"In my distress I called to the LORD; I cried to my God for help. From his temple he heard my voice; my cry came before him, into his ears. He reached down from on high and took hold of me; he drew me out of deep waters." - Psalm 18:6, 16------------------------------------------------------------------------------
In pursuit of happiness, my American birthright, just like liberty, I’ve worked hard to get where I am today. And it has paid off with great dividends. I have more than enough money to buy what I want to buy, to eat what I want to eat, to shop where I want to shop and to purchase the “keys to the kingdom” if I so desire. Well, maybe not the kingdom of heaven, but, then again, where is heaven? I say, the only heaven we’ll ever have is the one we make for ourselves, right here on earth. A heaven with a god and angels on clouds is a concoction of the losers who can’t make it here, if you know what I mean.
I hear about this “god” thing – I mean, I go to church and everything. It’s good to cover all my bases. I really just don’t need a god too much as far as I can see. But, I do like to keep Him on the back shelf, somewhere, just in case... But, really, when was the last time I needed Him?
I choose my friends carefully and they are just like me - self-reliant and highly successful. Honestly, we’ve talked about it and we all agree – this god thing is for the ones who can’t take care of themselves – they’re just too weak or lazy or who knows what. I can’t imagine how they got where they are. Didn’t anybody ever teach them how to be successful?
Speaking of friends, I got a scary call from one of my best buddies yesterday. He’s been my mentor for as long as I can remember. Nobody made more money or rose to the top faster than he did. I watched him pass all the weaker types behind as he climbed the ladder of success, sometimes climbing on the bodies of those who whined and cried for his help along the way. He let nothing get in his way. Whatever it took to succeed he did it, even if he did blur the lines of integrity now and then. You do what you have to do, he always told me. He taught me so well!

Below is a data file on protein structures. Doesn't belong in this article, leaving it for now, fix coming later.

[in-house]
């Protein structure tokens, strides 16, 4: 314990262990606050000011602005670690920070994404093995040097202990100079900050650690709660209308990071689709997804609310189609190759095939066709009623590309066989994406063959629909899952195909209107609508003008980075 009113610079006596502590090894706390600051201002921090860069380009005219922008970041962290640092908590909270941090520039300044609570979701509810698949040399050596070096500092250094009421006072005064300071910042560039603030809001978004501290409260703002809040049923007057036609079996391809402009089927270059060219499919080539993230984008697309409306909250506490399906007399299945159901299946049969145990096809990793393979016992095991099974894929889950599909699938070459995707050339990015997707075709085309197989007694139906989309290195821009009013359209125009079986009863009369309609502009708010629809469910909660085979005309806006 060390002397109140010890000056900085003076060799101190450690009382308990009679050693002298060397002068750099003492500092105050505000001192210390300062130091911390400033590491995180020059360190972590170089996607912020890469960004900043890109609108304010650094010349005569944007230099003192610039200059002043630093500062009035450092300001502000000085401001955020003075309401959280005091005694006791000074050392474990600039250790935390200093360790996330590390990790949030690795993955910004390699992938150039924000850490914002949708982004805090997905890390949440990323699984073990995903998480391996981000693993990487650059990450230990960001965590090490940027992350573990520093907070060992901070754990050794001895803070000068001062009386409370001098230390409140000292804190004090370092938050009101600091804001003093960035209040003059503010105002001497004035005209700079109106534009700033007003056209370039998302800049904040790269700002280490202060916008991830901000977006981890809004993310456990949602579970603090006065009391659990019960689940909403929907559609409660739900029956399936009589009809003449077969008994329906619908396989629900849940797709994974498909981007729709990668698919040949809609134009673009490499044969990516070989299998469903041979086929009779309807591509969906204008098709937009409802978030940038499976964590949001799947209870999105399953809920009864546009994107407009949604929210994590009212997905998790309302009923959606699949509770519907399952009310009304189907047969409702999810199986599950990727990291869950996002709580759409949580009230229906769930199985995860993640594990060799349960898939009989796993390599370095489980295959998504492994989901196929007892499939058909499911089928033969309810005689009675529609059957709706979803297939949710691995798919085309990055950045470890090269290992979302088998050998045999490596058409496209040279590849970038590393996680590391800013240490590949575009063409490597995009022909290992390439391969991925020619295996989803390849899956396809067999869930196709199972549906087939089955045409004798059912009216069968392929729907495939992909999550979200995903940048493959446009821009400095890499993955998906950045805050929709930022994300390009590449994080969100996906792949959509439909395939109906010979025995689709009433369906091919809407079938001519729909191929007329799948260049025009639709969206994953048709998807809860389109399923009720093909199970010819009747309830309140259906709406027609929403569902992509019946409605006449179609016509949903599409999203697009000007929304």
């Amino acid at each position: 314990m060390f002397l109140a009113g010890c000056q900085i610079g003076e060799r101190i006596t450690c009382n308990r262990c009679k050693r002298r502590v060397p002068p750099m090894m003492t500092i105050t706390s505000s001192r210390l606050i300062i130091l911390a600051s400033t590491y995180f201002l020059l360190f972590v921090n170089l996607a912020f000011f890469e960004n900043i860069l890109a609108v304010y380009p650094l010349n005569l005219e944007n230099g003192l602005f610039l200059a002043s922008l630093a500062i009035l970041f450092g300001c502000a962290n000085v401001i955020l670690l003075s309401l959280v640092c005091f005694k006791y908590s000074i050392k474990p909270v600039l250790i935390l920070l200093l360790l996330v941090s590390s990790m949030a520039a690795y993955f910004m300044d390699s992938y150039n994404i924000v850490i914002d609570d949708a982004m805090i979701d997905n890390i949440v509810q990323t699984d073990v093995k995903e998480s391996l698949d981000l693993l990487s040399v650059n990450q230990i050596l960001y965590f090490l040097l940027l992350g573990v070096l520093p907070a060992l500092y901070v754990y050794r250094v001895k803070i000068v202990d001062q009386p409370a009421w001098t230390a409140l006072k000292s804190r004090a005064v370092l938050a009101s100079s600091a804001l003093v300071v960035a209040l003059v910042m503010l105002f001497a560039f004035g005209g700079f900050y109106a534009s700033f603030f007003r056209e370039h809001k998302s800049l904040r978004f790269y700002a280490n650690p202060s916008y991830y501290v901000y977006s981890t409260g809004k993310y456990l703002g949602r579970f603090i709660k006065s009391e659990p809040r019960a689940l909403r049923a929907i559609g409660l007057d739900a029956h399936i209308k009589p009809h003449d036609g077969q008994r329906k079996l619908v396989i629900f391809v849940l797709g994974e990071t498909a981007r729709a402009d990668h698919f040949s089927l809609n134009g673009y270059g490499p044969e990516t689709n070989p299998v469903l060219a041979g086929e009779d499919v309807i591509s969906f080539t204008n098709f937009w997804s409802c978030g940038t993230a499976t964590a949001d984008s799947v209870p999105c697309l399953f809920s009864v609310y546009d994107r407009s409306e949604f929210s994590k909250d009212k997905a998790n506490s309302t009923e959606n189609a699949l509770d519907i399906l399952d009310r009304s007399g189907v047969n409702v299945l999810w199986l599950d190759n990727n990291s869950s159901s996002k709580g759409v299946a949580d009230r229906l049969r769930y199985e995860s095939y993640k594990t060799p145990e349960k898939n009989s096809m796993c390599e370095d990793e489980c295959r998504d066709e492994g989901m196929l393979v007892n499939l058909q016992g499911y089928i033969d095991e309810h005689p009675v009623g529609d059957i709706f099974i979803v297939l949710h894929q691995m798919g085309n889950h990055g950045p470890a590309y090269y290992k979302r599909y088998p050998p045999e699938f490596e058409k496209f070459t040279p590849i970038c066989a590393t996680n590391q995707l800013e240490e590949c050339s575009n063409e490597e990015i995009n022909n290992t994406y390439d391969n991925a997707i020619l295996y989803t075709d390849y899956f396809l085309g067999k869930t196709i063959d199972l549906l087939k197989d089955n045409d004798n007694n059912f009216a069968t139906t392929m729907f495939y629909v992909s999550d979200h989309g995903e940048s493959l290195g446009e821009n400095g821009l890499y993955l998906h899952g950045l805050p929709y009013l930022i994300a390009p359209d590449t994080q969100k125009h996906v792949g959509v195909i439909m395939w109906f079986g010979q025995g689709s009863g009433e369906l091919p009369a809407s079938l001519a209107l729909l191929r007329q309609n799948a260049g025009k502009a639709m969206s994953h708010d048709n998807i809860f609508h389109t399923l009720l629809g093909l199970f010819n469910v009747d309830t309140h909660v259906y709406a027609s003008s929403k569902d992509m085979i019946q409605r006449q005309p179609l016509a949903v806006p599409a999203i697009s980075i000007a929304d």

Well, anyway, he called me yesterday, with the strangest request. He asked me to come to the hospital to visit him. Seems he woke up with a pounding headache a few weeks ago and after routine tests for what he thought was migraines, he was diagnosed with inoperable brain cancer. They give him about three weeks to live. Three weeks. I couldn’t believe my ears. This can’t be happening to my friend. He is so strong, so healthy, so successful…
I did go to visit him, this morning. He lay there, barely recognizable with his head and face and body so swollen, I wasn’t sure who I was looking at. When he spoke to me, his words were barely audible and his speech was slurred. He had asked me to come to visit him but when I got there, he wasn’t sure who I was. The color had completely drained from his face and body which had become a mere extension of the many tubes that assaulted his body from every direction. His wife, dressed in the beautiful clothes she was accustomed to wearing, was red eyed and weeping uncontrollably by his bed. I asked her if she was sure she had the best doctors – after all, this is the 21st century and surely, there was a medical solution for those with the kind of money my friend has. She looked at me with pity through eyes that had suddenly discovered a truth I had yet to encounter. "Nothing can save him now," she said. "Nothing but God." "We need Him," she said with desperation in her voice and tears streaming down her face. "We need Him," she cried. "We need Him. We need Him. We need Him..."
I can still hear her words echoing in my head right now. My friend is dying. All of his money can’t save him. He needs God. Watching the suffering of my friend was like a lightning bolt searing through my soul. For the first time in my life, I saw my need for God. He has broken me with the beauty of the suffering of my friend. Yes, I call it beauty. Because it was his suffering that brought him to recognize his need for his Savior. And, as I looked suffering straight in the eye, in the face of my friend, I saw my own need. It wasn’t through health, or wealth, or the trappings of success that I came to know Him. It was through the gift of suffering that broke me and showed me my need.
Thank you, Jesus, for the witness of suffering to a rich and self-centered generation. Thank you, Lord, for the gift of suffering that teaches me there is no substitute for You…